Gene Autry was a military hero, who became an actor and singer. He sang the Christmas classic, “Rudolph the red nosed reindeer.” It is a delightful song, enjoyed by young and old. However, this cheerful song delivers a powerful message about encountering and handling differences. Let us examine Rudolph the red nose reindeer and its meaningful conversations about diversity, inclusion and accepting others.
The song begins with a reference to the reindeer popularized in Clement Clarke Moore’s, “The night before Christmas”, also known as “A visit from St. Nicholas.” It begins with a roll call of Santa Claus’ reindeer that of course omits the name of Rudolph. As you recall, Rudolph was different from the other reindeer because of the luminescent quality of his nose. His nose was so shiny that it had either reflective qualities or it glowed like a light. This was enough to make him the object of ridicule and ultimately ostracism by the other reindeer.
This lack of acceptance is seen when children and adults are confronted with someone who is different from them. Our initial response is to make fun of the person and then to isolate them because of their characteristics, traits, heredity or idiosyncrasies. Many of us recall when we were young and begged for acceptance and approval. Even to this day, if there is something about us that makes us stand out from the crowd. We feel self-conscious and wish that our difference could go away. If possible, we will change our stories and appearance so others will like us. When we are new and different, we carry a tremendous unnecessary burden. We view our “uniqueness as a weakness.“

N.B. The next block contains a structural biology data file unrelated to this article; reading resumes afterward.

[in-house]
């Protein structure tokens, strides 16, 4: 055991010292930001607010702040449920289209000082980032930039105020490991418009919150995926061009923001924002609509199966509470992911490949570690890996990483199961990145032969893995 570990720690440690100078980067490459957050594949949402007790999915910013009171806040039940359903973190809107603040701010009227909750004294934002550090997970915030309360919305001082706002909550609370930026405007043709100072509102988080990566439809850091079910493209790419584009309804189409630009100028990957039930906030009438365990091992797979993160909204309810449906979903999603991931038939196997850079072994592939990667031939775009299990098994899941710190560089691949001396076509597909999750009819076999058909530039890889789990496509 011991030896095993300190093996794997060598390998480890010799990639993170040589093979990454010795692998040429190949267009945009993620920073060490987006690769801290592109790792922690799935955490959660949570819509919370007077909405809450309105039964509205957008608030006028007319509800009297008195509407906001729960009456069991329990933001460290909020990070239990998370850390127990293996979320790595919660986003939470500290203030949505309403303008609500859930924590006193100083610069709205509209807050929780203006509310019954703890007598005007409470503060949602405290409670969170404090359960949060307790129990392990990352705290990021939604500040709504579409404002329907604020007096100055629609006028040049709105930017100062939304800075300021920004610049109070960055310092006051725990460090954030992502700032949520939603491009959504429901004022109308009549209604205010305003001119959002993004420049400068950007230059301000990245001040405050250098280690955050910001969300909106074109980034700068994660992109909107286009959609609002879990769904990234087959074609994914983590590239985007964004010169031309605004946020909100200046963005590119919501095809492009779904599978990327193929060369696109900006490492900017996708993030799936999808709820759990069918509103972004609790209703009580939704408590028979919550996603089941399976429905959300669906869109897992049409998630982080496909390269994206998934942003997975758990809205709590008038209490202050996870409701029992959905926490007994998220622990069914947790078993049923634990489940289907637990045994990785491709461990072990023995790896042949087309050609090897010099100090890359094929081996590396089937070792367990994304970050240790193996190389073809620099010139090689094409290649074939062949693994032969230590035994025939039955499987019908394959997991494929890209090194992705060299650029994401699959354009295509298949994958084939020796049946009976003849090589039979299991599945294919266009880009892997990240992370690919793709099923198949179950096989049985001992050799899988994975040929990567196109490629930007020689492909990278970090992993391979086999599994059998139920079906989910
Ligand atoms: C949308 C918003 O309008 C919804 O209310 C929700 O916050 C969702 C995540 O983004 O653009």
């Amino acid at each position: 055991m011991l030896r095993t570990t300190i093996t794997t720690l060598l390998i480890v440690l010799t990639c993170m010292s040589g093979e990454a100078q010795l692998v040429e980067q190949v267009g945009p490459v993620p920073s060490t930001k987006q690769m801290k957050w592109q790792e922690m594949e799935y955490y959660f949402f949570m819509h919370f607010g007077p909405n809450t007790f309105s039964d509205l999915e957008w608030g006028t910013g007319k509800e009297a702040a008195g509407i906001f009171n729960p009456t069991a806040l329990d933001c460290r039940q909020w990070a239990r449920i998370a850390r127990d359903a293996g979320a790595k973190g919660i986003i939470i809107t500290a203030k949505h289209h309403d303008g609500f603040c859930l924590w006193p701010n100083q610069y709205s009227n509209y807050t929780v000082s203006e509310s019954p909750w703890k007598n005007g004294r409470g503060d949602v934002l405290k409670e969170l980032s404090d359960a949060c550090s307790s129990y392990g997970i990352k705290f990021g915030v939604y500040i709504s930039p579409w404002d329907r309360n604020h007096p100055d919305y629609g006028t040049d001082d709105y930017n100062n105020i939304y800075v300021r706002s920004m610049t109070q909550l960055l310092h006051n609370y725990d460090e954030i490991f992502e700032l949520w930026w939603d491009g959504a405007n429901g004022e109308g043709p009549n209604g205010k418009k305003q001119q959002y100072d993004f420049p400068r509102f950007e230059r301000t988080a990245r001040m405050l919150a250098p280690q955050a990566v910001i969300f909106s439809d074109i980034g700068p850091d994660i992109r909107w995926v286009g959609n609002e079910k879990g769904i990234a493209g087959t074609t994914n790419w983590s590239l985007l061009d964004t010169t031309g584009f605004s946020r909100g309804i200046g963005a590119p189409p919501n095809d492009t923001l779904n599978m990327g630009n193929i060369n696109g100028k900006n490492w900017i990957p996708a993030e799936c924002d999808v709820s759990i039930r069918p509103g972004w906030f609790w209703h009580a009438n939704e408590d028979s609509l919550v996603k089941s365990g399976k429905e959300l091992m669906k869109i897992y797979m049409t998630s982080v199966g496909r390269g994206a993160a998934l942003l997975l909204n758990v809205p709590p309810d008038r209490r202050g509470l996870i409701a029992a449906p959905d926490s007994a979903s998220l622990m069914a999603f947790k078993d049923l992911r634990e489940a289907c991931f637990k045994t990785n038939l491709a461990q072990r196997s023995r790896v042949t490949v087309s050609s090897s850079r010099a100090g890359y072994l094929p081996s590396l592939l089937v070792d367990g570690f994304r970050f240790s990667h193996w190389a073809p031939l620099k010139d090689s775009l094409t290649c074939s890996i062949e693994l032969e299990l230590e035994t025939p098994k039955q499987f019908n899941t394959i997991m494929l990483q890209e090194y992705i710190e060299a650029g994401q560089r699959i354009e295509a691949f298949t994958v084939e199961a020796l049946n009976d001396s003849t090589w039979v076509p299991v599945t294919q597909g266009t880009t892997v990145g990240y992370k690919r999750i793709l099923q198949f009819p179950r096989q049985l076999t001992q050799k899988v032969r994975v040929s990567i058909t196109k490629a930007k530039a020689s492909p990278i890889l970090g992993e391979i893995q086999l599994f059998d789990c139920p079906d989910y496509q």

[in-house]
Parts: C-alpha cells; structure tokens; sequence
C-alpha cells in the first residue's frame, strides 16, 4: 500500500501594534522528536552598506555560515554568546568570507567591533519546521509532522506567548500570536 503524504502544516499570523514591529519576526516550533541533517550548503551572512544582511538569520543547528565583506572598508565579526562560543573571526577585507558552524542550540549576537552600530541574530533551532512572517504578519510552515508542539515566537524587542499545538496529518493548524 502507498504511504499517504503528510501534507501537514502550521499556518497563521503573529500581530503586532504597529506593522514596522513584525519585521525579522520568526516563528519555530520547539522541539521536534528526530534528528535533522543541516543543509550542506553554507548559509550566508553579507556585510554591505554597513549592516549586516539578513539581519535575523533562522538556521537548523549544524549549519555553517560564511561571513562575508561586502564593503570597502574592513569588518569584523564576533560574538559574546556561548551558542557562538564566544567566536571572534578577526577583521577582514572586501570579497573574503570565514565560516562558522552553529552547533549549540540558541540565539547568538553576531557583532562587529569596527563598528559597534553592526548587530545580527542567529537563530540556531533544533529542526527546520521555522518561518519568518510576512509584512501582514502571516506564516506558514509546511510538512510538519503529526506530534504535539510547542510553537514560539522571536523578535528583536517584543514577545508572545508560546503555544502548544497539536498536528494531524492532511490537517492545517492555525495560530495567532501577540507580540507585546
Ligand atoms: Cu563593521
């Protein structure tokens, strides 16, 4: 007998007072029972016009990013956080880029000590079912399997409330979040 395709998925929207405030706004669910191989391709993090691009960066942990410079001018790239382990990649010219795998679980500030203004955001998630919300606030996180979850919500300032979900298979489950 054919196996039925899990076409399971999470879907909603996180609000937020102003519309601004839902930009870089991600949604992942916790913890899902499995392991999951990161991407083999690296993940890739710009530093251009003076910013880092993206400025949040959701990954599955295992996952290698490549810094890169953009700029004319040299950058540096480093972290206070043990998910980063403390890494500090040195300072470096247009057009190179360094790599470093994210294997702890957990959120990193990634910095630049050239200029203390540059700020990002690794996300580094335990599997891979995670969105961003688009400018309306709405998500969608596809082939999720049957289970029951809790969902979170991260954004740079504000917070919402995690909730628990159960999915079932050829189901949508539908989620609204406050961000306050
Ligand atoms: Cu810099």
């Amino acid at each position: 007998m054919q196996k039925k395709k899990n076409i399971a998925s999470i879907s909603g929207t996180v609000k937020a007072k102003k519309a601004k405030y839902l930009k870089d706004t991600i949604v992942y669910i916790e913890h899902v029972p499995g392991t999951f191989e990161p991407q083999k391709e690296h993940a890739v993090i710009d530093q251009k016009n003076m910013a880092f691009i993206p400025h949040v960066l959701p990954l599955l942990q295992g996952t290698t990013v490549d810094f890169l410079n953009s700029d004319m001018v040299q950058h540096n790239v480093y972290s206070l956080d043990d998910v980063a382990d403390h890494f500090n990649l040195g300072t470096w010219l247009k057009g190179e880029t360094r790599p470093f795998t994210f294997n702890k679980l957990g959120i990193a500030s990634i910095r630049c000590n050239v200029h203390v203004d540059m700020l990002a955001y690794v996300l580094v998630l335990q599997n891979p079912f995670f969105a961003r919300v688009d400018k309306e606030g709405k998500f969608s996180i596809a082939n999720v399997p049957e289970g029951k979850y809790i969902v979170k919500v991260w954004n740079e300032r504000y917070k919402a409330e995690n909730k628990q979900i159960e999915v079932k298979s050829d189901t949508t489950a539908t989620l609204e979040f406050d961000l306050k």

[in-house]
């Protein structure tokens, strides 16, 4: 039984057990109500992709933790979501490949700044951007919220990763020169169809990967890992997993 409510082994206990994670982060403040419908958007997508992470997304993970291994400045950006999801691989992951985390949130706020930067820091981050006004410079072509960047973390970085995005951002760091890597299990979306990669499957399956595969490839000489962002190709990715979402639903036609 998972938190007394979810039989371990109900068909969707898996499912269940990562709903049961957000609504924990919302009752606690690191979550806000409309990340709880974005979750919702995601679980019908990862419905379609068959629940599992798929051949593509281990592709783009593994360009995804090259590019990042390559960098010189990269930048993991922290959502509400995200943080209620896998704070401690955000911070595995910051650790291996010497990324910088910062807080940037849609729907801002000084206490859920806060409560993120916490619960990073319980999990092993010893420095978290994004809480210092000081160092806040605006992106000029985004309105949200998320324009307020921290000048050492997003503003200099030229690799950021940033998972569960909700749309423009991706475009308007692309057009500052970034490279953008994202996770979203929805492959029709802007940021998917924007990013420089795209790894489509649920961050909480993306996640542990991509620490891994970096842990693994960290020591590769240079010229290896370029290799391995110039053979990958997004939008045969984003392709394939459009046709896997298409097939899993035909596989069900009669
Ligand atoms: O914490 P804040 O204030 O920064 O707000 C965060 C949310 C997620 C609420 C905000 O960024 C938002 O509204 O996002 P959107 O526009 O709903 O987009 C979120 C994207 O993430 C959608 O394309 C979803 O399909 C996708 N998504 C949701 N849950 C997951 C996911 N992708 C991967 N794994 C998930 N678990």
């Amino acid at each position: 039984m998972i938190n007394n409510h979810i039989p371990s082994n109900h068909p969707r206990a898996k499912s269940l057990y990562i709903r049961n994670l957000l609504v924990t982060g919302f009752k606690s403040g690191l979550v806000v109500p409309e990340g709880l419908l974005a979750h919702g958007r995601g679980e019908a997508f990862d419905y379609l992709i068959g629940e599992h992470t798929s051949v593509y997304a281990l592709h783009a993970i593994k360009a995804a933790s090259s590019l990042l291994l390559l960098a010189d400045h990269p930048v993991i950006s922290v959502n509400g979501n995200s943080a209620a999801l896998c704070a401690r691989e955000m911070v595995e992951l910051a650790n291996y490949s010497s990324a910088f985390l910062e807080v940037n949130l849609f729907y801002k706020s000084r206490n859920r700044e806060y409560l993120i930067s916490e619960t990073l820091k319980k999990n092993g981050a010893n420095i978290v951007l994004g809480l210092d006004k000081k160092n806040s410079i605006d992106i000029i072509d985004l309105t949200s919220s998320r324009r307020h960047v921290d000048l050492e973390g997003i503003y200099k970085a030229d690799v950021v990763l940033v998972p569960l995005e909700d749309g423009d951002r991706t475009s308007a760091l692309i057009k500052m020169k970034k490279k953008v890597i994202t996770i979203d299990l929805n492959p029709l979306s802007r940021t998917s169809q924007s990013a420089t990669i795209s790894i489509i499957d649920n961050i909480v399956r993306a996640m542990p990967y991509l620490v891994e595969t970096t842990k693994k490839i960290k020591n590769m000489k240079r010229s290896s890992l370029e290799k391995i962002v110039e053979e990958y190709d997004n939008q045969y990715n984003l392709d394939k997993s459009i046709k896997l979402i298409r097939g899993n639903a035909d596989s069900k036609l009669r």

At work or is school, simply being the new person, the new kid on the block, the person who is an unknown, becomes a source for teasing or isolation. We often wondered,” if they would only get to know me, they would see that I’m just like them. I am a good person. “Rudolph was a reindeer, so he surely had a similar appearance, except for his nasal peculiarity. But suppose he was of a different color, from a different region of the country or had a different ability. We usually ask the different party to fit in, when the real focus should be on including and accepting them into the group.